Copyright © 1995 Simon Cooper.
First Published in Web Journal of Current Legal Issues in association with Blackstone Press Ltd.
The Criminal Justice and Public Order Act 1994 abrogated the need for a trial judge to warn the jury of the dangers of acting on the uncorroborated evidence of an alleged accomplice or victim of a sexual offence. This casenote evaluates R v Makanjuola  145 NLJ 959, the first Court of Appeal case to address these provisions, and considers the future of jury warnings where the evidence has been provided by a witness whose testimony is in some way suspect.
- The Background
- Suspect Witnesses
- The Decision in R v Makanjuola
- The Facts
- The Decision
- The Guidelines
- Mandatory Warnings?
(i) on oath by a child of tender years;
(ii) on behalf of the prosecution by an accomplice of the accused;
(iii) by the complainants of sexual misconduct (Davies v DPP  AC 378).
Statutory intervention has now abrogated the need for this mandatory warning in all the above cases. Section 34(2) of the Criminal Justice Act 1988 abolished the requirement for a warning in respect of sworn evidence given by children of tender years and the most recent reform being effected by s32 of the Criminal Justice and Public Order Act 1994.
Section 32 so far as is relevant provides:
"(1) Any requirement whereby at a trial on indictment it is obligatory for the court to give the jury a warning about convicting the accused on the uncorroborated evidence of a person merely because that person is-(a) an alleged accomplice of the accused, oris hereby abrogated..."
(b) where the offence charged is a sexual offence, the person in respect of whom it is alleged to have been committed,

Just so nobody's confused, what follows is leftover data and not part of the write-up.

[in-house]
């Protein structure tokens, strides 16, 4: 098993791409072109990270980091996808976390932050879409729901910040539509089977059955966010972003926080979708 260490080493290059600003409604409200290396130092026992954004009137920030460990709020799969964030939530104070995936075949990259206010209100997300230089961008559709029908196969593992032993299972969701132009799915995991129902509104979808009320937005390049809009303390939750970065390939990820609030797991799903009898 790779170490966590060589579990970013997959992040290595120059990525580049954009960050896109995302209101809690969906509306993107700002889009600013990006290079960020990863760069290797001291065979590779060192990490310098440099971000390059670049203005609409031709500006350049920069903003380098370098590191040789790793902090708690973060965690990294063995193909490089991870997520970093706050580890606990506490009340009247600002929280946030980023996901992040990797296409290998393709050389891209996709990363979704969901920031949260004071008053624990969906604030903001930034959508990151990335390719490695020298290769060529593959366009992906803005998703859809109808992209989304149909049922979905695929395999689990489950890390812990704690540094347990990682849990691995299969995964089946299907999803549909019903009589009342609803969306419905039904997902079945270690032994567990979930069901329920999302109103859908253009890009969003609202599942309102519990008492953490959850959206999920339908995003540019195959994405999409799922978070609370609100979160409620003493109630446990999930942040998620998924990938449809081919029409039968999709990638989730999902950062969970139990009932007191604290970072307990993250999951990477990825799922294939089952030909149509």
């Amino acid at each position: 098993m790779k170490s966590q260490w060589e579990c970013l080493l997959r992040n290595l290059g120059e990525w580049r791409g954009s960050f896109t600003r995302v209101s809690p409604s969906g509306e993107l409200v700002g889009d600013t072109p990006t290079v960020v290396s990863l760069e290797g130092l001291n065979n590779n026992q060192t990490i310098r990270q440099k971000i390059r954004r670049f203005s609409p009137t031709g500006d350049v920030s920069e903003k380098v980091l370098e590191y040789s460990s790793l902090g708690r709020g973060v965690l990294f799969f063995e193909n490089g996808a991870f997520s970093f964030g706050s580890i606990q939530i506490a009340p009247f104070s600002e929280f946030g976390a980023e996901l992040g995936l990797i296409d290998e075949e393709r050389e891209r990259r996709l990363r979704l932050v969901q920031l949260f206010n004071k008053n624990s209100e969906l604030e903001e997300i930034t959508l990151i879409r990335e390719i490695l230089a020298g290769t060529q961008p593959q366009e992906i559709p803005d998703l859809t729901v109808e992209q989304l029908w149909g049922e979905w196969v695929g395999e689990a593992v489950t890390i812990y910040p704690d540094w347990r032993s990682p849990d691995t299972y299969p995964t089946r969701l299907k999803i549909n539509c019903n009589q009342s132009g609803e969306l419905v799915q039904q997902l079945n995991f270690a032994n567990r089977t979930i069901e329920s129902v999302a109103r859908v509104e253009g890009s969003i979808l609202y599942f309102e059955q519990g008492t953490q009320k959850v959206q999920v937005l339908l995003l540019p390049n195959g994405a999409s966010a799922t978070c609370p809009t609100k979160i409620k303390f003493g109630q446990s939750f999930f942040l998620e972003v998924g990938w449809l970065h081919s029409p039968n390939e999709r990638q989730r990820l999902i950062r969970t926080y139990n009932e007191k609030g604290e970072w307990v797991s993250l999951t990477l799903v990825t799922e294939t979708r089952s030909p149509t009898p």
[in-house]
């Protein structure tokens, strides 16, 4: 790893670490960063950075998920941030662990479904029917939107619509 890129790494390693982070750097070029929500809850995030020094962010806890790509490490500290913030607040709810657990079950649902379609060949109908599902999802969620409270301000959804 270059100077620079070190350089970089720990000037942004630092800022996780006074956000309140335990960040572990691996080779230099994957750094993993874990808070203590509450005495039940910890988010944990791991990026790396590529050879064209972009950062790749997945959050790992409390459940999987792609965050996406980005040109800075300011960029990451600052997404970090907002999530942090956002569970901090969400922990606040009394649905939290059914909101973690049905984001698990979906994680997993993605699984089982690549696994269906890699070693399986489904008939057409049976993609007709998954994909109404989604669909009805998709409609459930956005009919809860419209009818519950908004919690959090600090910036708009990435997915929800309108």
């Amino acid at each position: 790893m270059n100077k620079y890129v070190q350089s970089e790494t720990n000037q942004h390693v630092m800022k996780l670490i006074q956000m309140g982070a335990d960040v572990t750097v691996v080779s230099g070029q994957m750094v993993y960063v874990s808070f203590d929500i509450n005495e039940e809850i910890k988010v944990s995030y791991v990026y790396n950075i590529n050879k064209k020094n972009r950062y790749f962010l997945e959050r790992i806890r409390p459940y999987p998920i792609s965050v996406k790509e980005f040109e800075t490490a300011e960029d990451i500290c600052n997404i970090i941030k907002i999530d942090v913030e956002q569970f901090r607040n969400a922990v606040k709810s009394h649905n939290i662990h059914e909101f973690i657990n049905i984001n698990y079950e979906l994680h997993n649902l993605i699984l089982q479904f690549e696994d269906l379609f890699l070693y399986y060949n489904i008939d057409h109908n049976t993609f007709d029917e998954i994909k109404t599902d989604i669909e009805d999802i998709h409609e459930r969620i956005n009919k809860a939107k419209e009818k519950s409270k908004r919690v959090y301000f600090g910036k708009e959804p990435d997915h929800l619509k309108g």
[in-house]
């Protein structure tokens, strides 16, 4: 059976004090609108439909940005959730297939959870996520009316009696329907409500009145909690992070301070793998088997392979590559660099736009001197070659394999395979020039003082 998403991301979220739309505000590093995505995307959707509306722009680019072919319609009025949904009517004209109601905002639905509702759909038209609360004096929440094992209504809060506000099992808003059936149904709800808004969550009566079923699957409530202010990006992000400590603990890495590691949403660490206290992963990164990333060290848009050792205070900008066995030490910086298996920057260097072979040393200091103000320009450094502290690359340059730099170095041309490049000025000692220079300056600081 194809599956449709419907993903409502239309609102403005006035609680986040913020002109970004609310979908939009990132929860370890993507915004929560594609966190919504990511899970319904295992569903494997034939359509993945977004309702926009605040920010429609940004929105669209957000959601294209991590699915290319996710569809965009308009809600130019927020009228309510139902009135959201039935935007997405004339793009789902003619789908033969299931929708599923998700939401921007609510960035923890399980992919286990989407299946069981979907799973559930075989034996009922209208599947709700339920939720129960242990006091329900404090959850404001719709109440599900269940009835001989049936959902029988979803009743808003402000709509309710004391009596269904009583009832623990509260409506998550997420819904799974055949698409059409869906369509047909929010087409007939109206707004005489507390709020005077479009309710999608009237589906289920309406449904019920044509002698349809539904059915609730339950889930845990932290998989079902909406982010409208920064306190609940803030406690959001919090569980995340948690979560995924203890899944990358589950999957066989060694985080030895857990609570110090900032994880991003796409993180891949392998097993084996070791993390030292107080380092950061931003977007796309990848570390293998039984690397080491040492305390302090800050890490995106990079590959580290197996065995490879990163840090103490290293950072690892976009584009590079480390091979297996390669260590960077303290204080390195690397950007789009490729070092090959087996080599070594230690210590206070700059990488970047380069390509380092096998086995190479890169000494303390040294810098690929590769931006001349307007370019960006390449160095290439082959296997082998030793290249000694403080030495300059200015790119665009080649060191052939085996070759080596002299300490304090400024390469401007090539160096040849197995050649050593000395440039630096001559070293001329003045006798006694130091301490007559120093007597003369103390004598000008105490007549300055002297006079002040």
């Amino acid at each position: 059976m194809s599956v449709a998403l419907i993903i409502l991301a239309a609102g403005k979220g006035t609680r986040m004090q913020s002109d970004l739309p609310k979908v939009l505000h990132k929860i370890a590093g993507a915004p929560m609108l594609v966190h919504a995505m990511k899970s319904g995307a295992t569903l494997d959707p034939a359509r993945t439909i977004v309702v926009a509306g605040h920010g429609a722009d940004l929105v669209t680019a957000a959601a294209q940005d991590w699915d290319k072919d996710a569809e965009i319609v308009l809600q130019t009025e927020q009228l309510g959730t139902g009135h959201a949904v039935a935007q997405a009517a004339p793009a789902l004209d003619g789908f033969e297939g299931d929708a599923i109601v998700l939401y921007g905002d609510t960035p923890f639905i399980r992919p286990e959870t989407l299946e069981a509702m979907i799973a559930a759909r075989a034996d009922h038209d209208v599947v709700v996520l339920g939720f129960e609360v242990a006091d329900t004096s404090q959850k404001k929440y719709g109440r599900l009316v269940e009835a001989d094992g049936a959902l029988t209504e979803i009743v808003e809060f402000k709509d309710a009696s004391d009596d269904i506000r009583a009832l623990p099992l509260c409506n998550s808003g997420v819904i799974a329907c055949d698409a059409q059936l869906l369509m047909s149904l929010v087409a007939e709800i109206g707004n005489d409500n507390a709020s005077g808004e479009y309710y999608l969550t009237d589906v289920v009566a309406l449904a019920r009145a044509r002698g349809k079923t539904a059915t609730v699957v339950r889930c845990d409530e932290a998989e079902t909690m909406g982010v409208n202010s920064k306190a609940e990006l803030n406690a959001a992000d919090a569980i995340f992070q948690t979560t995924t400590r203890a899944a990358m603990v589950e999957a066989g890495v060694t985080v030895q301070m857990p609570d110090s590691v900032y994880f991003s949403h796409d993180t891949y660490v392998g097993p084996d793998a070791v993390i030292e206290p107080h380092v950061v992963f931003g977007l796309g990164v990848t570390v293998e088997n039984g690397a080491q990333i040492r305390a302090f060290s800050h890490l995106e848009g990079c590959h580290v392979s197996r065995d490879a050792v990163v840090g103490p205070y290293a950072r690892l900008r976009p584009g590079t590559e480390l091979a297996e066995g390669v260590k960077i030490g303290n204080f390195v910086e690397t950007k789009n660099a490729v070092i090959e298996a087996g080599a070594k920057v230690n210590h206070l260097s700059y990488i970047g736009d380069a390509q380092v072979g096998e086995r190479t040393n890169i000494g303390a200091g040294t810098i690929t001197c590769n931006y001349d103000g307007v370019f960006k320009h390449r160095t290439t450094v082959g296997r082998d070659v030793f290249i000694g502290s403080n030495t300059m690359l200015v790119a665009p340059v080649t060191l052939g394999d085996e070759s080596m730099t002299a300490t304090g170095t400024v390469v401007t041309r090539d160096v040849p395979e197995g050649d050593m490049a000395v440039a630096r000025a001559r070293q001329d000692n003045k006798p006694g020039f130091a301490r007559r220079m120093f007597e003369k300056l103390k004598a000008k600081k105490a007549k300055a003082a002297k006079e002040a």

Running alongside the judicially established categories which attracted a mandatory warning, was a further class of case usually referred to as the 'suspect witness'.
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"While we in no way wish to detract from the obligation on a judge to advise a jury to proceed with caution when there is material to suggest that a witness's evidence may be tainted by improper motive, and the strength of that advice must vary according to the facts of the case, we cannot accept there is any obligation to give the accomplice warning."
The view taken in Beck, endorsed in Spencer, seems to have been that while the format of the warning in 'suspect witness' cases was discretionary, a warning of some sort was obligatory.
One question which remains is whether or not a Beck type warning survives the enactment of the 1994 Act. There is some room for arguing that the Act, by implication, sweeps away the Beck warning (Mirfield, 1995). Equally, it can be argued that Beck remains unaffected by the 1994 Act (Birch, 1995). Unfortunately, whilst addressing the impact of s32 on the need for warnings in cases involving sexual misconduct and providing some general guidance, the first appeal case concerning the 1994 Act does not directly address the Beck question.
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"(2) It is a matter for the judge's discretion what, if any warning, he considers appropriate in respect of such a witness as indeed in respect of any other witness in whatever type of case. Whether he chooses to give a warning and in what terms will depend on the circumstances of the case, the issues raised and the content and quality of the witness's evidence.